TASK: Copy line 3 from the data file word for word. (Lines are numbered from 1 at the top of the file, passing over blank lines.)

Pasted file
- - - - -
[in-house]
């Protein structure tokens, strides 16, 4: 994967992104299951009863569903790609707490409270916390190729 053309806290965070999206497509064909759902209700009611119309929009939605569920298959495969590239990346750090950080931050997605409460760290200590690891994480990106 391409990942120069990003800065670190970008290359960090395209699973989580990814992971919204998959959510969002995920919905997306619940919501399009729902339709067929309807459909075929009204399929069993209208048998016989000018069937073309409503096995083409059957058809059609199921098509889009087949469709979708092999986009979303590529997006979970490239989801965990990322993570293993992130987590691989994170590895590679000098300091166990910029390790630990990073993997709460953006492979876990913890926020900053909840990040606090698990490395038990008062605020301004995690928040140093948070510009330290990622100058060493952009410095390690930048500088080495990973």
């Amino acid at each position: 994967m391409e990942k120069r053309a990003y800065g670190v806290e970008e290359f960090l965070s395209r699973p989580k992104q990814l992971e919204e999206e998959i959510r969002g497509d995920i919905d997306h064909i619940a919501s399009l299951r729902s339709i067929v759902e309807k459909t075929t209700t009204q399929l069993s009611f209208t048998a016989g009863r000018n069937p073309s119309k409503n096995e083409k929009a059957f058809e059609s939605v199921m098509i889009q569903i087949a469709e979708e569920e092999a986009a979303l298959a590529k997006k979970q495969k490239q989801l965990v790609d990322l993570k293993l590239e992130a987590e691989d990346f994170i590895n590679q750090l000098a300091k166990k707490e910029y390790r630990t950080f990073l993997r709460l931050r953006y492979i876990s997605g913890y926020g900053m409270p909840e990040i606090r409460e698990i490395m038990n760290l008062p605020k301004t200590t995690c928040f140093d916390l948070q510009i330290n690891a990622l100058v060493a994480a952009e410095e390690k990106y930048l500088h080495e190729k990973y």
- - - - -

């Amino acid at each position: 994967m391409e990942k120069r053309a990003y800065g670190v806290e970008e290359f960090l965070s395209r699973p989580k992104q990814l992971e919204e999206e998959i959510r969002g497509d995920i919905d997306h064909i619940a919501s399009l299951r729902s339709i067929v759902e309807k459909t075929t209700t009204q399929l069993s009611f209208t048998a016989g009863r000018n069937p073309s119309k409503n096995e083409k929009a059957f058809e059609s939605v199921m098509i889009q569903i087949a469709e979708e569920e092999a986009a979303l298959a590529k997006k979970q495969k490239q989801l965990v790609d990322l993570k293993l590239e992130a987590e691989d990346f994170i590895n590679q750090l000098a300091k166990k707490e910029y390790r630990t950080f990073l993997r709460l931050r953006y492979i876990s997605g913890y926020g900053m409270p909840e990040i606090r409460e698990i490395m038990n760290l008062p605020k301004t200590t995690c928040f140093d916390l948070q510009i330290n690891a990622l100058v060493a994480a952009e410095e390690k990106y930048l500088h080495e190729k990973y």